Sini Anderson’s documentary The Punk Singer is many things. It has been unfairly criticized for being a glowing highlight reel of Kathleen Hanna’s artistic, feminist, activist, and musical projects bordering on hagiography, and for not focusing enough on the larger movement of feminism or Riot Grrrl. In my view, those misguided criticisms miss the fact that the film, at once fierce and delicate, delivers feminism through a punk rock lens via the life and music of Kathleen Hanna.
Reviewed by Katie Grimes
This review is part of our double feature on Marie Ullrich. Please also see our interview with Marie.
The Alley Cat (2014). United States, 66 minutes. Directed by Marie Ullrich. Starring: Jenny Strubin, Omero Arreola, and Dana Bernadine.
I knew I would enjoy The Alley Cat as soon as I watched its emotionally raw and mysterious first scene. An engaging protagonist, riveting shots of a night bike ride, and a gradually unfolding plot will keep your eyes tied to the screen until the film’s very end.
Jasper (Jenny Strubin) is a young bicycle messenger who rides the streets of Chicago. After a lighthearted bike race takes an unexpected dark turn, she pedals down urban streets to pay a visit to her sister and her family. On her late-night journey, Jasper encounters a threatening stalker, a distressed homeless woman, and a kind café waitress as she struggles to deal with her overwhelming grief and guilt. Strubin uses her entire body — gaunt frame, bent posture, expressive face, and soft voice — to effectively portray a struggling young woman who just wants to do the right thing but doesn’t quite manage.
Shot on-site in Chicago, The Alley Cat showcases its urban location with captivating filmwork — Chicago takes on a life of its own. As cyclists zoom down city alleyways, light from street lamps, shop interiors, and car headlights stream across the background creating a surreal atmosphere; it is as if the bike messengers have exited their usual mundane lives and entered an eery in-between world in which the cares of reality are temporarily pushed aside.
The bike riding shots are joined by scenes of dialogue amongst the messengers. Their group is obviously a friendly one, evidenced by their witty banter and playful teasing. One very drunk bicyclist, Briggs, specifically serves as a needed comic element. “Everyone is invited [to my after party],” Augusto, another cyclist, declares jokingly at the start of the race. “Except Briggs. He still owes me beer money.” Briggs curses and staggers as everyone laughs. Audiences can tell that bike messengers are struggling to make ends meet, but the cyclists find consolation in their collective experience, using the race as a way to escape the worries of their everyday lives.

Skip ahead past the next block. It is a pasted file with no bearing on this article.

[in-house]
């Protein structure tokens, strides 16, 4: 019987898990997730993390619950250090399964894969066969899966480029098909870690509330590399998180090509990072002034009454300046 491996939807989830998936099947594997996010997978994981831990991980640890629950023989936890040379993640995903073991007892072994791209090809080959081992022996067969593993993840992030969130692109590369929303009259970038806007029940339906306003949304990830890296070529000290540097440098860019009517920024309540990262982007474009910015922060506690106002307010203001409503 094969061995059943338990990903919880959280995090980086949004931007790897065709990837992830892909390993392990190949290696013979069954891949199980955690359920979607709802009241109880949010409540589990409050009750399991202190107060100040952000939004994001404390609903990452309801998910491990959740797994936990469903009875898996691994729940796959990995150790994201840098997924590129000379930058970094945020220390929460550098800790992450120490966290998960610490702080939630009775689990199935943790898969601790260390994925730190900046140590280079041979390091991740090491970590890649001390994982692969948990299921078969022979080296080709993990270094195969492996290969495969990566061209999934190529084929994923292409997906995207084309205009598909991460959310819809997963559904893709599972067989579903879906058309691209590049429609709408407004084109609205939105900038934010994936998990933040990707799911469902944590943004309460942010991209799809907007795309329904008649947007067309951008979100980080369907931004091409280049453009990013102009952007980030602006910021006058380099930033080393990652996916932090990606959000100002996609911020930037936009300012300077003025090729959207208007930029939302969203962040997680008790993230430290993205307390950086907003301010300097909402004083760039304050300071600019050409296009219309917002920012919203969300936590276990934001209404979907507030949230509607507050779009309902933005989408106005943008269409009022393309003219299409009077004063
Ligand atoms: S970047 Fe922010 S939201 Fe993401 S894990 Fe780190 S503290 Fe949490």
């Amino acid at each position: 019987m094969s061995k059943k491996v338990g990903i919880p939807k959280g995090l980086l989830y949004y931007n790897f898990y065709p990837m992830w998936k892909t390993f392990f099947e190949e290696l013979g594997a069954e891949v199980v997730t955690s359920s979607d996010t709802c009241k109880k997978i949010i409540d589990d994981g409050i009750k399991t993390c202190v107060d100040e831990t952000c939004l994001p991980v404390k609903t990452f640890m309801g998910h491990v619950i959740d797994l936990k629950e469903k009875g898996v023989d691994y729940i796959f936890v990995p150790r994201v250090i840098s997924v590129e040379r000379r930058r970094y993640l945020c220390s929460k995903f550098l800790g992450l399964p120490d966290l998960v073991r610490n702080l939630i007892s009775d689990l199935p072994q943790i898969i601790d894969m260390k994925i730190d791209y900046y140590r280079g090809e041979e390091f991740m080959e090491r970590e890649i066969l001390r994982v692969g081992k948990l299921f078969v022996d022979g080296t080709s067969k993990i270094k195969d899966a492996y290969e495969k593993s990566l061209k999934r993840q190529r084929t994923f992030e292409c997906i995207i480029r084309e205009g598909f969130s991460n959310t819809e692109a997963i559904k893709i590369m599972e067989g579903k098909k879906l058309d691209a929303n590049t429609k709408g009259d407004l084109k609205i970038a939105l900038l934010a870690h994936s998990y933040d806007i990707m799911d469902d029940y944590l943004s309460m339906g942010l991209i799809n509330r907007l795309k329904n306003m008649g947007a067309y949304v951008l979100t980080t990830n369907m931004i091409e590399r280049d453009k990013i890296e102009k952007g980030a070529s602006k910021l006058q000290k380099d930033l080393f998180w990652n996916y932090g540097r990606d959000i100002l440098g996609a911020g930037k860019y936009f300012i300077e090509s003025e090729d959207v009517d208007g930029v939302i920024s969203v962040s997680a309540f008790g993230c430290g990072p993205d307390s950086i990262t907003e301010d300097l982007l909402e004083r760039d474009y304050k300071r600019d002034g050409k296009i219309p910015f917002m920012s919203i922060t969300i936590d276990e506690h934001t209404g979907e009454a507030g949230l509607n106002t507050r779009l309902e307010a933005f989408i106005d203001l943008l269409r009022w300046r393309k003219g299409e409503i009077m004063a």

Jasper is part of this camaraderie, but her reserved personality makes it difficult for her to connect meaningfully with the others. At one of the first race checkpoints, the supervisor there tries to engage with her, letting her take only one fruit as a weight when she technically should take six. “Good luck!” he says, giving her a warm grin. Jasper’s quick reply, “I don’t need it,” exemplifies her need to keep those around her at a distance. Her relationship with her sister is similarly strained; voice over of a call between the two siblings is played while Jasper rides, showing audiences how their tension-filled relationship often haunts Jasper’s thoughts. In this way, Jasper is a unique female protagonist; her loner mentality and lack of makeup set her apart from the physically flawless, easily likeable girls who are usually featured on film. These are the type of women we want and need to see more of — those who are nuanced and realistic, ones female viewers can relate to.
In one particularly frightening scene, Ullrich further develops Jasper’s complex character while also presenting an all-too-relevant issue: stalking. Jasper is riding down a dark road when a car pulls up next to her. The man behind the wheel begins to catcall and verbally assault her: “Hey baby, want to party?…You look really good on that bike, babe. I’d like to take you on a real ride.” To escape the driver, Jasper is forced to turn down a poorly lit side street and hide in a neighborhood park. The stalker then attempts to find her; Jasper crouches down to avoid being seen. A close-up of Jasper’s face reveals the fear in her eyes, a fear that lingers even after the car has vanished from sight. After dark is never a safe time to be alone in a city, but it is especially so, as we are reminded here, for women. This scene allows both male and female audiences to enter the mind of the stalked, inviting them to share in the victim’s terror. Jasper, however, is not a helpless victim; in this situation, she shows great resourcefulness by taking her safety into her own hands. Audiences not only empathize with Jasper, they respect her, an element of dignity that is often missing from narratives of female victimization.
You won’t want to miss one small detail of Jasper’s physical and emotional journey, especially at the end. The last scenes reward attentive viewers with a secret that will surely tug at your heartstrings. Ullrich’s decision to make Jasper complex and difficult to like is not only satisfying but also an important step forward in a film world often saturated with flat, unsatisfying female characters.